Effect of individual variables on projected concentration in Scenario-2050-II. a Idem as Fig. 1d; bf idem as subplot A, but based on modified concentrations of changing single variable data (temperature, wind speed, global radiation, and precipitation). Numbers near the boxplots represent the minimum and maximum rates per season. The red lines represent the mean concentration (a) and mean rates of changes (bf) of the years 2009, 2044, and 2064. Asterisks indicate that the effect was not included for that season

Fig. 5
figure5

Effect of individual variables on projected concentration in Scenario-2050-III. a Idem as Fig. 1e; bf idem as subplot A, but based on modified concentrations of changing single variable data (temperature, wind speed, global radiation, and precipitation). Numbers near the boxplots represent the minimum and maximum rates per season. The red lines represent the mean concentration (a) and mean rates of changes (bf) of the years 2009, 2044, and 2064. Asterisks indicate that the effect was not included for that season

Fig. 6
figure6

Effect of individual variables on projected concentration in Scenario-2050-IV. a Idem as Fig. 1f; bf idem as subplot A, but based on modified concentrations of changing single variable data (temperature, wind speed, global radiation, and precipitation). Numbers near the boxplots represent the minimum and maximum rates per season. The red lines represent the mean concentration (a) and mean rates of changes (bf) of the years 2009, 2044, and 2064. Asterisks indicate that the effect was not included for that season

In general, mean changes are limited up to several percentage points. Note that the effects are both positive and negative due to each variable’s natural variation (Table 1). The effect of climate change at individual hours is, however, much larger, given the maximum and minimum hourly changes in Fig. 1. Largest effects occur in summer with a change in concentration up to 639 % (Scenario 2050-IV, summer).

Table 2 shows the mean, 95 % interval and maximum and minimum change in seasonal-averaged concentration in an area of 20 × 20 km. In fact, the spatial change in concentration is rather heterogeneous: although the mean concentration does not change significantly, concentrations in individual grid cells decrease up to 20 % and increase up to 31 % at some places.

Table 2 Mean seasonal spatial change in concentrations with respect to reference year 2009 per scenario, based on a spatial area of 20 × 20 km

Discussion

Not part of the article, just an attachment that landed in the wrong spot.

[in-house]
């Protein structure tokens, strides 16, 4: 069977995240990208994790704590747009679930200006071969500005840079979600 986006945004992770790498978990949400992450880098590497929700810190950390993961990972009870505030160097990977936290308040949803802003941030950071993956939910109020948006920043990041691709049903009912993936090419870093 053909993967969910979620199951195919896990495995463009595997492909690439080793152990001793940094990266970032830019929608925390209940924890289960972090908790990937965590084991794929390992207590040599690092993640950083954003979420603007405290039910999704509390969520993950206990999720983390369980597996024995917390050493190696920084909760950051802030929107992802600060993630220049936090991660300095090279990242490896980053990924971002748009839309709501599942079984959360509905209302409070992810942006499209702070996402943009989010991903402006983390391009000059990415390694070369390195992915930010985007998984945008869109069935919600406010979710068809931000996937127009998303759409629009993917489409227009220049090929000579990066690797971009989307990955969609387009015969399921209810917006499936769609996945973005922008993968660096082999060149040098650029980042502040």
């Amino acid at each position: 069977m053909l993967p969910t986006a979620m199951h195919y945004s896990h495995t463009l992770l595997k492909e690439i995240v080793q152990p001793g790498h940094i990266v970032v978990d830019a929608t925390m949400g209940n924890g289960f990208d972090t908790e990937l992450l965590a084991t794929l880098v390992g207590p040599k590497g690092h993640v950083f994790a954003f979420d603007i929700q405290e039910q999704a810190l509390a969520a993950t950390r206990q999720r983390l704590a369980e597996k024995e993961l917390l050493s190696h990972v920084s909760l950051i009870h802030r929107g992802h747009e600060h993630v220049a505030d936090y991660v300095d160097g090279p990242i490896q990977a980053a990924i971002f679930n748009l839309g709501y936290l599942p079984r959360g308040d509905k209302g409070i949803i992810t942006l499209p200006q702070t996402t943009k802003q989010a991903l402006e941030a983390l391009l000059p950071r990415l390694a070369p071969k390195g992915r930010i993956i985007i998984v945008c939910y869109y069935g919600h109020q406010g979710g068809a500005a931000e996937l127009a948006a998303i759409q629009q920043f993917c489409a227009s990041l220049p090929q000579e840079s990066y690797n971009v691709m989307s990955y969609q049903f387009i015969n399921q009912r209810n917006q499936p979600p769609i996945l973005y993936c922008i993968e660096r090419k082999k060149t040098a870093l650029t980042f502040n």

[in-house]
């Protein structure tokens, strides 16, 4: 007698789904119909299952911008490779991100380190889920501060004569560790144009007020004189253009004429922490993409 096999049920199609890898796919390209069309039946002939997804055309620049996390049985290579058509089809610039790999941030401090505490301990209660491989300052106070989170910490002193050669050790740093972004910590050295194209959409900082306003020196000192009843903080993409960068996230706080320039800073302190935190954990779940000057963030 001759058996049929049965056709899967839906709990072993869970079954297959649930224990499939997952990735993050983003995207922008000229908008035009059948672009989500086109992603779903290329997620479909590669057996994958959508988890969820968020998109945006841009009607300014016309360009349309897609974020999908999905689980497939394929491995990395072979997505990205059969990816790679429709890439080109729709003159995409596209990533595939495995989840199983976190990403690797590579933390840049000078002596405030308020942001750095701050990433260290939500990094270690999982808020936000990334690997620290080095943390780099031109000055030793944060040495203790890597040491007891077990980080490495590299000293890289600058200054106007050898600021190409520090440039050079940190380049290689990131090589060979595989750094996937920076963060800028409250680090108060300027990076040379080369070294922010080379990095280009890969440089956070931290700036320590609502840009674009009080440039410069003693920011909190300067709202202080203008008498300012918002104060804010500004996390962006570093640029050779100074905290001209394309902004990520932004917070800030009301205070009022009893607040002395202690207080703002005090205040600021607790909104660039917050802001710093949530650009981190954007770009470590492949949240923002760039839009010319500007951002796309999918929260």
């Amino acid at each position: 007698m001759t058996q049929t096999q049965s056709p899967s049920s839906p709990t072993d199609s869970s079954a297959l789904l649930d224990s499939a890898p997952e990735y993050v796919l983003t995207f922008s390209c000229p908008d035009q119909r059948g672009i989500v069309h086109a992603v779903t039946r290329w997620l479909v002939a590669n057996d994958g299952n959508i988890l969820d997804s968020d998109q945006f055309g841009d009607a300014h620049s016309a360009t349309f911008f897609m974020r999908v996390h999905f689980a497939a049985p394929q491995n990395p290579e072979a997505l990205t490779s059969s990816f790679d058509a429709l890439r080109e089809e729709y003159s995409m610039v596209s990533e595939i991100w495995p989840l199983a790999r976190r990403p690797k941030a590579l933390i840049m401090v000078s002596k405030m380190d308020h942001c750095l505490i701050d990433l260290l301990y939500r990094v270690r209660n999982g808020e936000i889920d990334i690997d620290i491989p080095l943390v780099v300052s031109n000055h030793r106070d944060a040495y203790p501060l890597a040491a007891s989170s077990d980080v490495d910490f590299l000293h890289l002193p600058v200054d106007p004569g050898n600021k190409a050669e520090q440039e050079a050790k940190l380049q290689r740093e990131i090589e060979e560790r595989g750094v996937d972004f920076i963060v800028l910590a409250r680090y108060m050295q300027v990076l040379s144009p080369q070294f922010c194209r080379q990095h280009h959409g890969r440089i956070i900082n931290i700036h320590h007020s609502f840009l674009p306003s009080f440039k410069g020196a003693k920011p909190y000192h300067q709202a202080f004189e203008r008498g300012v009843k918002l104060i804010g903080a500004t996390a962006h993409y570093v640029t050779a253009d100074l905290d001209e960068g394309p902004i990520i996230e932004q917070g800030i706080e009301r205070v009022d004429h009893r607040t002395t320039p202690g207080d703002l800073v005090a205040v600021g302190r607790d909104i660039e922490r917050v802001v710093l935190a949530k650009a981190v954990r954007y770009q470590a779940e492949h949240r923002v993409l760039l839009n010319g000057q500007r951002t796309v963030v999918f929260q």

Background

The effect of climate change on pathogen behaviour was investigated in several studies (e.g., Dukes et al. 2009; Sterk et al. 2013; Danovaro et al. 2009; Koelle et al. 2005; Hellberg and Chu 2015). However, these studies mainly focused on foodborne and waterborne pathogens. To our knowledge, the effect of climate change on concentrations of airborne pathogen has not been investigated yet.

That might, however, be relevant as outbreaks and releases of pathogens via the airborne transmission route do occur from a variety of sources including livestock, wastewater treatment plants, humans, and industry, either continuously or intermittently (Van Leuken et al. 2015a). In this study, we investigated the effects of climate change on airborne pathogen concentrations modelled using an atmospheric dispersion model.

Interpretation

The single receptor results showed that modelled concentrations were modified (on average decreased) several percentage points on average as a result of climate change. In general, the variables wind speed and global radiation were of most importance, by influencing atmospheric particle dilution. An increase in global radiation (and temperature) enhances vertical atmospheric mixing and thus results in lower surface concentrations. An increase in wind speed enhances horizontal spread, and thus, the concentration at a receptor points at the plume axis (as in our study) decreases. From our spatial analysis, we concluded that distribution of the area at risk, however, changed: in some areas, the seasonal-averaged concentrations decreased (up to 20 %), while in others the concentrations increased (up to 31 %).

Essentially, the temporal coincidence of emission and specific meteorological conditions is crucial for the degree of exposure. After all, the occurrence of a shower can make a difference between no, limited, or full exposure. However, this is not different from current conditions. Therefore, our results indicated the probability that certain exposure events will occur more frequently or less frequently. On average, the modelled concentrations do not change substantially, only in the order of a few percentage points. However, extreme changes were calculated during specific meteorological conditions. This is particularly interesting concerning infectious diseases.